ADP’s Global Engagement Scholars share exciting new elements of their Global Challenges curriculum and participants exchange ideas and information about best practices and lessons learned. If you’re currently teaching about the seven global challenges on your campus or are interested in doing so, this is the session for you!

Organizing Workshop on Citizen Alum

A hands-on introduction to organizing Citizen Alum (CA) campus teams, facilitated by members of CA teams at ADP/TDC institutions. This is an orientation for those interested in alumni as partners in building multi-generational communities of active citizenship and active learning.


To view complete descriptions and register for the meeting, click here.


[Why We Are #LovinLouisville] Untold Stories of the Connected World: Journalism as an Instrument for Citizenship

By Caitlin Reilly, Program Associate, the American Democracy Project

Heading to Louisville for #ADPTDC14? Over the next two weeks leading up to our June 5-7 ADP/TDC Joint National Meeting in this City of Compassion, we’ll be highlighting reasons that we’re #LovinLouisville.

Reason #2? Saturday’s plenary session!

We’ll be opening Saturday’s activities with a plenary session given by Mark Schulte, the education director for the Pulitzer Center on Crisis Reporting.  During his session, “Untold Stories of the Connected World: Journalism as an Instrument for Citizenship,” Mark will talk about what quality journalism is and how it plays a role in citizenship in the modern world.

Mark’s background is in journalism; before joining the Pulitzer Center he worked as a magazine writer and editor for U.S. News & World Report and regional publications in Virginia.  As education director, he uses the journalism supported by the Pulitzer Center to engage students on under-reported global topics such as water and sanitation, extractives and commodities, climate change, women and children in crisis, and food insecurity.

Earlier this week, he took a minute to chat with us about journalism, citizenship and, of course, why he’s #LovinLouisville.

Q: Was there anything you experienced or studied as a student that has particularly informed the work you do now or your devotion to the Pulitzer Center’s mission?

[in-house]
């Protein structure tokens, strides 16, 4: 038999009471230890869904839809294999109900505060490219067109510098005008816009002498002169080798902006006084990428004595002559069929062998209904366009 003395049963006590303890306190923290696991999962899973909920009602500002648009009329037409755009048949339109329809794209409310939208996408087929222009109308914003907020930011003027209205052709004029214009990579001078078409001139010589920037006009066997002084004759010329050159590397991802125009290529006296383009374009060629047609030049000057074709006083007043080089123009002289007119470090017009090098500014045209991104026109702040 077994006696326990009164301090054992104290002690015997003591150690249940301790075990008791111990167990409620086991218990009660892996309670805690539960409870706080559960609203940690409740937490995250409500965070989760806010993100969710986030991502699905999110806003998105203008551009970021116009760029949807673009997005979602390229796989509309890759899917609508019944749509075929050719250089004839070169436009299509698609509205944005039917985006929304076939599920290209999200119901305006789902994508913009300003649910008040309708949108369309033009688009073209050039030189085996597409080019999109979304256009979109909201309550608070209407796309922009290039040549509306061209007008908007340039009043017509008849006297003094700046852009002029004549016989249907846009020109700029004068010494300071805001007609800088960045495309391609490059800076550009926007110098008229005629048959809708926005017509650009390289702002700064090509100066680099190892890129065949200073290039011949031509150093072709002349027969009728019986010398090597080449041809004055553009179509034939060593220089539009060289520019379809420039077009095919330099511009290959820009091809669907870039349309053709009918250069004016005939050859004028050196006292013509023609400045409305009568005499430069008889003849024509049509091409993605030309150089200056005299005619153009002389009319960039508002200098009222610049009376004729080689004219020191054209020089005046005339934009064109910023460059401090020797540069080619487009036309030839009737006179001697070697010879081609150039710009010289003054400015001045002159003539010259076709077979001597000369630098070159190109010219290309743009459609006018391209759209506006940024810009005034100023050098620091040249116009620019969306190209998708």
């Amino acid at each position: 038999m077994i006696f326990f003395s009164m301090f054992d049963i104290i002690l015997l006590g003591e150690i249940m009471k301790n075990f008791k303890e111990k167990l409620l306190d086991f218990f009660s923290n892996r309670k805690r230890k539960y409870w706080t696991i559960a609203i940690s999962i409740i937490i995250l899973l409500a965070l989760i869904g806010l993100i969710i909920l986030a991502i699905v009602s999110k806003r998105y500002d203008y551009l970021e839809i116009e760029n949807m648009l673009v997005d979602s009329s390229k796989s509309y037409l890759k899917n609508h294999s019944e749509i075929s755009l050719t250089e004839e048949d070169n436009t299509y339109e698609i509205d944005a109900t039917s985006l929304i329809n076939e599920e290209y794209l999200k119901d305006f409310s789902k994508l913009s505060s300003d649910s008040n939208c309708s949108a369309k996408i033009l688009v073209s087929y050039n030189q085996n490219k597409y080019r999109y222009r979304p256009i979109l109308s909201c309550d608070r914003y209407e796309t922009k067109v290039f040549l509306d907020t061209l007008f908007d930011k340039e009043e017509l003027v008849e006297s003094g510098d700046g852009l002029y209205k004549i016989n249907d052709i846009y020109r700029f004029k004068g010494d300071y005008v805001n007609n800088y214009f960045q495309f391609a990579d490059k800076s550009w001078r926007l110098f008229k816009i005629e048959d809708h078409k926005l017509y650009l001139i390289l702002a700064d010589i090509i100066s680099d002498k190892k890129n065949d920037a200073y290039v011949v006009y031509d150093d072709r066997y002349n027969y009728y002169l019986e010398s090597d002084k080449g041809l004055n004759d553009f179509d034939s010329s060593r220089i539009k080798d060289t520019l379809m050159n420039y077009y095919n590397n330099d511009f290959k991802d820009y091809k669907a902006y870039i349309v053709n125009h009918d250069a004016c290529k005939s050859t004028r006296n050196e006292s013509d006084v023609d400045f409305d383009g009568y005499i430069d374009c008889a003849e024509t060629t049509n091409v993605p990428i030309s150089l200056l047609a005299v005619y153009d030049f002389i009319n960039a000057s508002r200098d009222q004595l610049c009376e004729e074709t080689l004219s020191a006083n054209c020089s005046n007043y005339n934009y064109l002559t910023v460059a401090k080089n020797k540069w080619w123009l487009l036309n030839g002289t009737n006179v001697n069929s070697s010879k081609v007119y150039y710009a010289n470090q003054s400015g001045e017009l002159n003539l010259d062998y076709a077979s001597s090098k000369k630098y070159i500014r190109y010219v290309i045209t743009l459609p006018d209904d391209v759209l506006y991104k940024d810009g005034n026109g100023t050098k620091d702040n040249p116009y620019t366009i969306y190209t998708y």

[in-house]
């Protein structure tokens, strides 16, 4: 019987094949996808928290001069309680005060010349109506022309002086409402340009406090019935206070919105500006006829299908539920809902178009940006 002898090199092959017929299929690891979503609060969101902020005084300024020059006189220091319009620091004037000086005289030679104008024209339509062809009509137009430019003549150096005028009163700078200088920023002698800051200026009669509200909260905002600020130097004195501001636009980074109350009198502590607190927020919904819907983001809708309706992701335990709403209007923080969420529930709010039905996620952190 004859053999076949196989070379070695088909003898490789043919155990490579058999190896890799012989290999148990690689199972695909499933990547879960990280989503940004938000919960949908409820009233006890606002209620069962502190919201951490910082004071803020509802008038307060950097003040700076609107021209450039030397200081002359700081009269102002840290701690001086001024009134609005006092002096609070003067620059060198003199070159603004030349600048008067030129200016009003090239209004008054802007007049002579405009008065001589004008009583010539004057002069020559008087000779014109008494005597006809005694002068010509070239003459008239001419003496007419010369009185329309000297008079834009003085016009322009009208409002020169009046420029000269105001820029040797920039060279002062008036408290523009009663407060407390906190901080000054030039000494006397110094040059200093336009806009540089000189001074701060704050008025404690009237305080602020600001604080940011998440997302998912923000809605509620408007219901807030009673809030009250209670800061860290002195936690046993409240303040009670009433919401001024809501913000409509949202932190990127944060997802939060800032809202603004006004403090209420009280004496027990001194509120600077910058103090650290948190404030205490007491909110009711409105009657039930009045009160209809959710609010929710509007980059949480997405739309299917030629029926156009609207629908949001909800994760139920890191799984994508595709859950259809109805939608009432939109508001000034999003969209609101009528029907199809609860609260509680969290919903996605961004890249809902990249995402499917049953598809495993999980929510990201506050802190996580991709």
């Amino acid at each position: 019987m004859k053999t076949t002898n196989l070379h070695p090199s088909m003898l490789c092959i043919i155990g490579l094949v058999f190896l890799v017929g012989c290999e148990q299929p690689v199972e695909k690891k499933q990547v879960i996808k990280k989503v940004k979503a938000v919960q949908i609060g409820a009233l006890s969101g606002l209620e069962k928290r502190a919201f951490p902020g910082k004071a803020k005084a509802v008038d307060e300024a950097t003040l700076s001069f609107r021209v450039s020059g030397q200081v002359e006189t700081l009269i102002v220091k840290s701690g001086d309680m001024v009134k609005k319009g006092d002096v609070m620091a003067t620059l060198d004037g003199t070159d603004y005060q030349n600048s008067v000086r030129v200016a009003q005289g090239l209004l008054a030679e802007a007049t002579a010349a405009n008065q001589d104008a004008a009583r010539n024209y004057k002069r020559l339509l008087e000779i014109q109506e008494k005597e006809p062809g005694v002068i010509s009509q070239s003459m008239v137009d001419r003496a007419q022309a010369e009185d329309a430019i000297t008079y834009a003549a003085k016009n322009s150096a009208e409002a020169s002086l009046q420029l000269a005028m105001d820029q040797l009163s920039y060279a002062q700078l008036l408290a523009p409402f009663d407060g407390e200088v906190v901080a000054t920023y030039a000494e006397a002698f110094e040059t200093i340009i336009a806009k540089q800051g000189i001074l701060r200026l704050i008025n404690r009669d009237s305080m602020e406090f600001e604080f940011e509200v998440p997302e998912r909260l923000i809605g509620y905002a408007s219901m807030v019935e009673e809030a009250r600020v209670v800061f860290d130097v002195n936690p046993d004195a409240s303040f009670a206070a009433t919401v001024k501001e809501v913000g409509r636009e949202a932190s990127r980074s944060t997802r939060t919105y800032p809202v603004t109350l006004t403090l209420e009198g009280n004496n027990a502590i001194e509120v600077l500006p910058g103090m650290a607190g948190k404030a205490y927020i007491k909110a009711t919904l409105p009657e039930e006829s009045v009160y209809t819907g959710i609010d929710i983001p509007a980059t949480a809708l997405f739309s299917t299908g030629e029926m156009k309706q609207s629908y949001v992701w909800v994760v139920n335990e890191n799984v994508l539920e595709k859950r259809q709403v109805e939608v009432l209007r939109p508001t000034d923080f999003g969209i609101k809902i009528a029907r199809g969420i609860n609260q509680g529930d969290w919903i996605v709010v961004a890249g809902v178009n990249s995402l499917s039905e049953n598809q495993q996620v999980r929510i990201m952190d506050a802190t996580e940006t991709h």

A: My subscriptions to National Geographic World and Ranger Rick, two kids’ magazines, were as educational as anything I learned in class—and more fun. So my conviction that good journalism is the best way to learn about the world started around the age of 9 or 10.

Q: Do you have any advice for current students or faculty?

A: You have more power than any prior generation to cultivate a healthy information diet that will make you an effective citizen. It’s all free, and it’s all instantly available. But you also have more personal responsibility to figure out what the right balance is. Nobody will do it for you.

Q: What role do you see journalism playing in civic engagement?

A: We engage effectively only if we have an understanding of our civic society as it currently exists, and as it changes. Quality journalism is the only practical way for busy people to comprehend complex, fluid global and regional trends.

Q: With click-driven content, how do you think the public service aspect of journalism’s mission has changed?  Do you think it’s become either easier or harder to find people to cover, publish and read under-reported, but important stories?

A: The media landscape has been freed, in a sense, by the digital revolution. But with that change has come a barrage of trivial or misleading content. While there is less money for global news than there has been in the past, I don’t see the most important change coming from the supply side. There will always be people who will cover and publish good news. I think the critical piece is consumer demand. We have to help people understand why news matters, and we should start early!

Q: Would you mind sharing one of your favorite stories that has come out of the Pulitzer Center on Crisis Reporting?